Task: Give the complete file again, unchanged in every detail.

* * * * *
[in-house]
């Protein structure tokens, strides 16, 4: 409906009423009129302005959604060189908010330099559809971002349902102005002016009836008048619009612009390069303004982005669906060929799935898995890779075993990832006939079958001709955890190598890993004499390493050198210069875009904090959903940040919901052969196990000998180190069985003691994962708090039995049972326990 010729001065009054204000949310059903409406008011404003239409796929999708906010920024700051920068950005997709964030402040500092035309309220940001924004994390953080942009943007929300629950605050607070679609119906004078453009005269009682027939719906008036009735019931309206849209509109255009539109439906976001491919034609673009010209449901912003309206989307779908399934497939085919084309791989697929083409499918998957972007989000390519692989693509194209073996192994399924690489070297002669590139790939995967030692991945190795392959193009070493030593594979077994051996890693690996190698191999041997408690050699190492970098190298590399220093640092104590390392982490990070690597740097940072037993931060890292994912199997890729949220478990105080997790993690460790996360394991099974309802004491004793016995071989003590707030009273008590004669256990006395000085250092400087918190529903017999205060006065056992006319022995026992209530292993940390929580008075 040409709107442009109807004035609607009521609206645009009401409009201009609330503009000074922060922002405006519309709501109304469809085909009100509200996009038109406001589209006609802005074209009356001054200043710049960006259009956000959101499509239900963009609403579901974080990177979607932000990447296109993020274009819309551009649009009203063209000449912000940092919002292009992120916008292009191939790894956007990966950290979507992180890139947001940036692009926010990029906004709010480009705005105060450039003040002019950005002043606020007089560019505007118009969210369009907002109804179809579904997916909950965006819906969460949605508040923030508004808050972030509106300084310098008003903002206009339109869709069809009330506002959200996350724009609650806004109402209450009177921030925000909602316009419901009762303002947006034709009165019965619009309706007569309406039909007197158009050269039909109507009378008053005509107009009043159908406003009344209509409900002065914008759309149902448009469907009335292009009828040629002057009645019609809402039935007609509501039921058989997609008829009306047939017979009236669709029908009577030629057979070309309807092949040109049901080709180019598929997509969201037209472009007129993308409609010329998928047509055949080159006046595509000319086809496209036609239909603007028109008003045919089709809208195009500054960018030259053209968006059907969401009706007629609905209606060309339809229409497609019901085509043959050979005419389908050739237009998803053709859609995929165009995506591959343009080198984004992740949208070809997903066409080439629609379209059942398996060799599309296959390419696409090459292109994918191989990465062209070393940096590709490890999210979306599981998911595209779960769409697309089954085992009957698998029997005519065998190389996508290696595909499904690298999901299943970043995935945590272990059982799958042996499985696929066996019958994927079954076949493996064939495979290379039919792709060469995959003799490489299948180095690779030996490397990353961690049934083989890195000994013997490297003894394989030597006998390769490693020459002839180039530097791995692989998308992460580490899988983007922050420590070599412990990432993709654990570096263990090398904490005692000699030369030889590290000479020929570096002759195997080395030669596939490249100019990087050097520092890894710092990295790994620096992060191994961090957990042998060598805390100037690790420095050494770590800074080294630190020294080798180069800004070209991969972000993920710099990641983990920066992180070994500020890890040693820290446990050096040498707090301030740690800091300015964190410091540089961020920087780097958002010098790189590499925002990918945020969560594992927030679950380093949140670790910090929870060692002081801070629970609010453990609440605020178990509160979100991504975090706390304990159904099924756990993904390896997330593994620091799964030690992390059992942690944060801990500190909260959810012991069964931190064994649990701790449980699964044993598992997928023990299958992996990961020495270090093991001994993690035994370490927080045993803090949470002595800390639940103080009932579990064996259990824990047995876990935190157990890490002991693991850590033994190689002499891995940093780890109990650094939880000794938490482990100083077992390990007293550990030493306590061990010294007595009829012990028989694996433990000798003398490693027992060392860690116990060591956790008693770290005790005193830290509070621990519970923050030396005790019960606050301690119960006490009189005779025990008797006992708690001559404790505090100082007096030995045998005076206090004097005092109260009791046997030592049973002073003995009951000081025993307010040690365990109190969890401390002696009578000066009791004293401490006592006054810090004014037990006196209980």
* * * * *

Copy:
[in-house]
């Protein structure tokens, strides 16, 4: 409906009423009129302005959604060189908010330099559809971002349902102005002016009836008048619009612009390069303004982005669906060929799935898995890779075993990832006939079958001709955890190598890993004499390493050198210069875009904090959903940040919901052969196990000998180190069985003691994962708090039995049972326990 010729001065009054204000949310059903409406008011404003239409796929999708906010920024700051920068950005997709964030402040500092035309309220940001924004994390953080942009943007929300629950605050607070679609119906004078453009005269009682027939719906008036009735019931309206849209509109255009539109439906976001491919034609673009010209449901912003309206989307779908399934497939085919084309791989697929083409499918998957972007989000390519692989693509194209073996192994399924690489070297002669590139790939995967030692991945190795392959193009070493030593594979077994051996890693690996190698191999041997408690050699190492970098190298590399220093640092104590390392982490990070690597740097940072037993931060890292994912199997890729949220478990105080997790993690460790996360394991099974309802004491004793016995071989003590707030009273008590004669256990006395000085250092400087918190529903017999205060006065056992006319022995026992209530292993940390929580008075 040409709107442009109807004035609607009521609206645009009401409009201009609330503009000074922060922002405006519309709501109304469809085909009100509200996009038109406001589209006609802005074209009356001054200043710049960006259009956000959101499509239900963009609403579901974080990177979607932000990447296109993020274009819309551009649009009203063209000449912000940092919002292009992120916008292009191939790894956007990966950290979507992180890139947001940036692009926010990029906004709010480009705005105060450039003040002019950005002043606020007089560019505007118009969210369009907002109804179809579904997916909950965006819906969460949605508040923030508004808050972030509106300084310098008003903002206009339109869709069809009330506002959200996350724009609650806004109402209450009177921030925000909602316009419901009762303002947006034709009165019965619009309706007569309406039909007197158009050269039909109507009378008053005509107009009043159908406003009344209509409900002065914008759309149902448009469907009335292009009828040629002057009645019609809402039935007609509501039921058989997609008829009306047939017979009236669709029908009577030629057979070309309807092949040109049901080709180019598929997509969201037209472009007129993308409609010329998928047509055949080159006046595509000319086809496209036609239909603007028109008003045919089709809208195009500054960018030259053209968006059907969401009706007629609905209606060309339809229409497609019901085509043959050979005419389908050739237009998803053709859609995929165009995506591959343009080198984004992740949208070809997903066409080439629609379209059942398996060799599309296959390419696409090459292109994918191989990465062209070393940096590709490890999210979306599981998911595209779960769409697309089954085992009957698998029997005519065998190389996508290696595909499904690298999901299943970043995935945590272990059982799958042996499985696929066996019958994927079954076949493996064939495979290379039919792709060469995959003799490489299948180095690779030996490397990353961690049934083989890195000994013997490297003894394989030597006998390769490693020459002839180039530097791995692989998308992460580490899988983007922050420590070599412990990432993709654990570096263990090398904490005692000699030369030889590290000479020929570096002759195997080395030669596939490249100019990087050097520092890894710092990295790994620096992060191994961090957990042998060598805390100037690790420095050494770590800074080294630190020294080798180069800004070209991969972000993920710099990641983990920066992180070994500020890890040693820290446990050096040498707090301030740690800091300015964190410091540089961020920087780097958002010098790189590499925002990918945020969560594992927030679950380093949140670790910090929870060692002081801070629970609010453990609440605020178990509160979100991504975090706390304990159904099924756990993904390896997330593994620091799964030690992390059992942690944060801990500190909260959810012991069964931190064994649990701790449980699964044993598992997928023990299958992996990961020495270090093991001994993690035994370490927080045993803090949470002595800390639940103080009932579990064996259990824990047995876990935190157990890490002991693991850590033994190689002499891995940093780890109990650094939880000794938490482990100083077992390990007293550990030493306590061990010294007595009829012990028989694996433990000798003398490693027992060392860690116990060591956790008693770290005790005193830290509070621990519970923050030396005790019960606050301690119960006490009189005779025990008797006992708690001559404790505090100082007096030995045998005076206090004097005092109260009791046997030592049973002073003995009951000081025993307010040690365990109190969890401390002696009578000066009791004293401490006592006054810090004014037990006196209980």